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City Desk: Nov. 11, 2015

$30 Million City Surplus Beats Forecast – Operating Reserves Near $50 Million

The Oct. 27 Santa Clara City Council meeting had some very good news for residents. The City closed the 2014-2015 books with a $20 million surplus for the year; adding $15 million to the City’s working capital – general fund – reserve and $5 million to its capital project reserves.

With these surpluses, the City’s general fund now has almost $48 million in operating reserves – up from less than $3 million five years ago – and the capital project reserve is now $13 million. This meets the City’s target of having reserves equal to at least 25 percent of the City’s $167 million general fund budget – about $42 million.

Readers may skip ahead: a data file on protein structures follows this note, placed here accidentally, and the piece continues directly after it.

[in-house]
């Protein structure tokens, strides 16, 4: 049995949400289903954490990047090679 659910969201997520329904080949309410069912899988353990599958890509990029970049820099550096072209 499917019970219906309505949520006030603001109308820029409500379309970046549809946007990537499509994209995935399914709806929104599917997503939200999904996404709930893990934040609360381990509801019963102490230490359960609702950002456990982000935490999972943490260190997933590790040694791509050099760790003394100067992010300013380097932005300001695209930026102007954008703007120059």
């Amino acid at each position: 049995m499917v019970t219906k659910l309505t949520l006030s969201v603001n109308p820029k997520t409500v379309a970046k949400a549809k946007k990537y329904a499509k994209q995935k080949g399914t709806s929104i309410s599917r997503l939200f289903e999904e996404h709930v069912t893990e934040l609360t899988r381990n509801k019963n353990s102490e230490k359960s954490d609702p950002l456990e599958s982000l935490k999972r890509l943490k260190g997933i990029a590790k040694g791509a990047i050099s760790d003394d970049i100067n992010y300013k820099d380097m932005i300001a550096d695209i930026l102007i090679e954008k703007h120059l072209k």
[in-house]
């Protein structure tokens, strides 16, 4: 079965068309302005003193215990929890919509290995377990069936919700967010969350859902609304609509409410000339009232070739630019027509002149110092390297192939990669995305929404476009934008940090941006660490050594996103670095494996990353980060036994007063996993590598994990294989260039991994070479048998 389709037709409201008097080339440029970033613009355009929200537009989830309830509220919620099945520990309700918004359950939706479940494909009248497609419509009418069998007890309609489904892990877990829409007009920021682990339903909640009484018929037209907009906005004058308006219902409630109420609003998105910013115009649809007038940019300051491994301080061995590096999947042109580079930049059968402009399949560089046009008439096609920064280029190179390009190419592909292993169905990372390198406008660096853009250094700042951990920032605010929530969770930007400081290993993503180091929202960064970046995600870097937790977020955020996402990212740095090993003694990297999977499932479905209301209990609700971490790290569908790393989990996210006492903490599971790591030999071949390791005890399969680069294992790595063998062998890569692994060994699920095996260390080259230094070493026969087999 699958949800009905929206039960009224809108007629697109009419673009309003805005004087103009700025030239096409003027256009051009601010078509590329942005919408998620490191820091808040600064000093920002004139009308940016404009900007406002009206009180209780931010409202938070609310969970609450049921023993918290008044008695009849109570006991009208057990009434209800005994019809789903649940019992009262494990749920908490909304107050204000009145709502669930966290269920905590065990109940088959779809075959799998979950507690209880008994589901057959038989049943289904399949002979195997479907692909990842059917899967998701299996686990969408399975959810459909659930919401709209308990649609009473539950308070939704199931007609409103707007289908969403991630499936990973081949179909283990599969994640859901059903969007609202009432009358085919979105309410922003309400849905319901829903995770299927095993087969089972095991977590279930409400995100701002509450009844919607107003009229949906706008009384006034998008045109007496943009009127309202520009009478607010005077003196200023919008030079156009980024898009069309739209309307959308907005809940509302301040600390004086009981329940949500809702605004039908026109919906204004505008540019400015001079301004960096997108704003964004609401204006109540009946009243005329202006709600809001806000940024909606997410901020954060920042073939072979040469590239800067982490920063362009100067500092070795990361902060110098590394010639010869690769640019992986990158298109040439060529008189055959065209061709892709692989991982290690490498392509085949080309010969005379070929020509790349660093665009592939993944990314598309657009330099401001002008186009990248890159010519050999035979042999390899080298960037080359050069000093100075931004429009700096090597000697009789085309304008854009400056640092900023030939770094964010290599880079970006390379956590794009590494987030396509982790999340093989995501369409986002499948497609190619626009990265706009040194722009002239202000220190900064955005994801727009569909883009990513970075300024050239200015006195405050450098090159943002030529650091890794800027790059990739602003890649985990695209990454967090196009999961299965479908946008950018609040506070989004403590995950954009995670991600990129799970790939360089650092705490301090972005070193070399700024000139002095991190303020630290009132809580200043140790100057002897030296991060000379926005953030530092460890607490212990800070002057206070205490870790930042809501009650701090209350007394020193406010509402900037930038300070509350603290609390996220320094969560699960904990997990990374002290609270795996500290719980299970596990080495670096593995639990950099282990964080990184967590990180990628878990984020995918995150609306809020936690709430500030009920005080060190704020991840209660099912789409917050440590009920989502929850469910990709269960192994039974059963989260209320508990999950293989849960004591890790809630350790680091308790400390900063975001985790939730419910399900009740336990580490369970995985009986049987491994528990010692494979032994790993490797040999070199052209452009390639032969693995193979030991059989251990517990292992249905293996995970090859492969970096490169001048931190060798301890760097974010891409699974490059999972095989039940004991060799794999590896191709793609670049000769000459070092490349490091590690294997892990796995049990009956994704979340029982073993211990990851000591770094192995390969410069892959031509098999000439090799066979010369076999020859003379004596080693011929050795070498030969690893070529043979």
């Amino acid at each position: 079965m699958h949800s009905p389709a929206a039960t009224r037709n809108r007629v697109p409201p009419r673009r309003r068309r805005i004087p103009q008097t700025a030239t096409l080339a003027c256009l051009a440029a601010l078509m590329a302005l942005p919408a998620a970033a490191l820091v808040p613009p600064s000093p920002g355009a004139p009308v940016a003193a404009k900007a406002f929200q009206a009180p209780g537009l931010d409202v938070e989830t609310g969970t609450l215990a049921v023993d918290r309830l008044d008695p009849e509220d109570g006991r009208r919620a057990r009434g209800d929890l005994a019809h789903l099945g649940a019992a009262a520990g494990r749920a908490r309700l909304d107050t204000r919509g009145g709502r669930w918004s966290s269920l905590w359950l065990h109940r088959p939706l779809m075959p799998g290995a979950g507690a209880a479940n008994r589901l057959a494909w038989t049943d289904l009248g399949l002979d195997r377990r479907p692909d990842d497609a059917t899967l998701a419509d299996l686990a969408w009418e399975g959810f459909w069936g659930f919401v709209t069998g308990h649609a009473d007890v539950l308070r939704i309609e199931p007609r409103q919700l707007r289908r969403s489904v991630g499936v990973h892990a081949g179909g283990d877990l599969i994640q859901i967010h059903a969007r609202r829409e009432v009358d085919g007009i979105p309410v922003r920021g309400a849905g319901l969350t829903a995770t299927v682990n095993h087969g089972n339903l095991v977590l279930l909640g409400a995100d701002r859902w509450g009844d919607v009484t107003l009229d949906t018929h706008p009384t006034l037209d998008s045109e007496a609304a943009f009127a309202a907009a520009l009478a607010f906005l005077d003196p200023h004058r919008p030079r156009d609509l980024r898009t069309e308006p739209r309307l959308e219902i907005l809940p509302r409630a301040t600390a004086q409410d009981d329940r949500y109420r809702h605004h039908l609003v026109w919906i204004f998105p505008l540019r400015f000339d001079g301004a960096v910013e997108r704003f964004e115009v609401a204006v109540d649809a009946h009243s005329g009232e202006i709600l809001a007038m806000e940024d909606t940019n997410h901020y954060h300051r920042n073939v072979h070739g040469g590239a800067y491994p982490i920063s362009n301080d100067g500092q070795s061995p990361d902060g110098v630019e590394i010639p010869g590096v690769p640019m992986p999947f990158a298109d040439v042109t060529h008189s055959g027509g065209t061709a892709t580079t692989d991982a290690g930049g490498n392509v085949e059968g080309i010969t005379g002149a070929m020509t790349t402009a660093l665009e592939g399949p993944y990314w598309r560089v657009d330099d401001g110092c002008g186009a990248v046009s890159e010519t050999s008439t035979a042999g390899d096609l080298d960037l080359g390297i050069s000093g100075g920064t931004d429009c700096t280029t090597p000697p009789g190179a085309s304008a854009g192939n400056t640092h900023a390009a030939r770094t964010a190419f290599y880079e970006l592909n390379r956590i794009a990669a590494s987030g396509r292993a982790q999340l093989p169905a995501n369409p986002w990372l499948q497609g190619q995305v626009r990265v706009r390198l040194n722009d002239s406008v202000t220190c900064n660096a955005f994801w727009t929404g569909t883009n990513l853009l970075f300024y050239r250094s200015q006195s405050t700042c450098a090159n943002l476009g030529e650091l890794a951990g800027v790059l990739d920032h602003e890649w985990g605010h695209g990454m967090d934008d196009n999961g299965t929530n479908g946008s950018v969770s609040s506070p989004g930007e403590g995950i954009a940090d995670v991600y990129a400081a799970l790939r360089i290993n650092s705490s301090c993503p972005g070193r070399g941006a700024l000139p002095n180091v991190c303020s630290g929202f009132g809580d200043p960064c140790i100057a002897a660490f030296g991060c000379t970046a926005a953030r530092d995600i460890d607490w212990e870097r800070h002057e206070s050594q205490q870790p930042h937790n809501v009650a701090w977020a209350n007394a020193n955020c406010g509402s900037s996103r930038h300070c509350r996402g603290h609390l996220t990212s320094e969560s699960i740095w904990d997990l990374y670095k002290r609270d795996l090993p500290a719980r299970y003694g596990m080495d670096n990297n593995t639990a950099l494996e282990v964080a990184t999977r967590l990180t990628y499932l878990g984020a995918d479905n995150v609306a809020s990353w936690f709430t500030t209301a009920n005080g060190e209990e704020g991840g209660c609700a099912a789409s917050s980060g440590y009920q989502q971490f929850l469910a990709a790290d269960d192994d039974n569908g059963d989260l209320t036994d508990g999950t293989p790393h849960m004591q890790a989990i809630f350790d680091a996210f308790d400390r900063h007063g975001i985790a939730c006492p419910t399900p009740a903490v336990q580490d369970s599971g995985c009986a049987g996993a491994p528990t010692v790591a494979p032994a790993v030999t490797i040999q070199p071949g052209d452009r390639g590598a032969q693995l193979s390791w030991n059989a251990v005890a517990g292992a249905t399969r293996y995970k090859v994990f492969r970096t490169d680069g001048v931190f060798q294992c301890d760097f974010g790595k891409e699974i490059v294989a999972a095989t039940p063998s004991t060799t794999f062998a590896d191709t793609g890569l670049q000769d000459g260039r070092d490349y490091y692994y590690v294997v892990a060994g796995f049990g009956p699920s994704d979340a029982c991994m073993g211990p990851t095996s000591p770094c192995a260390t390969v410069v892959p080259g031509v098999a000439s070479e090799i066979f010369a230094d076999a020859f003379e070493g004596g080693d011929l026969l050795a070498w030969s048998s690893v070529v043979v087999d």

However, the reserves remain below the target set by City Manager Julio Fuentes. “We should be at $60 million, even $100 million,” he said at a May Council meeting. “That helps the city become bullet-proof.” Santa Clara top income source is sales tax, which is highly sensitive to the ups and downs of the Silicon Valley’s volatile economy.


By comparison, Sunnyvale has $54 million in its budget stabilization reserve and $19 million in its contingency reserve. This year Sunnyvale forecasts adding $5 million to its operating reserves.

Convention Center To Continue Booking Business, But Uncertainty Causes Business Fall-Off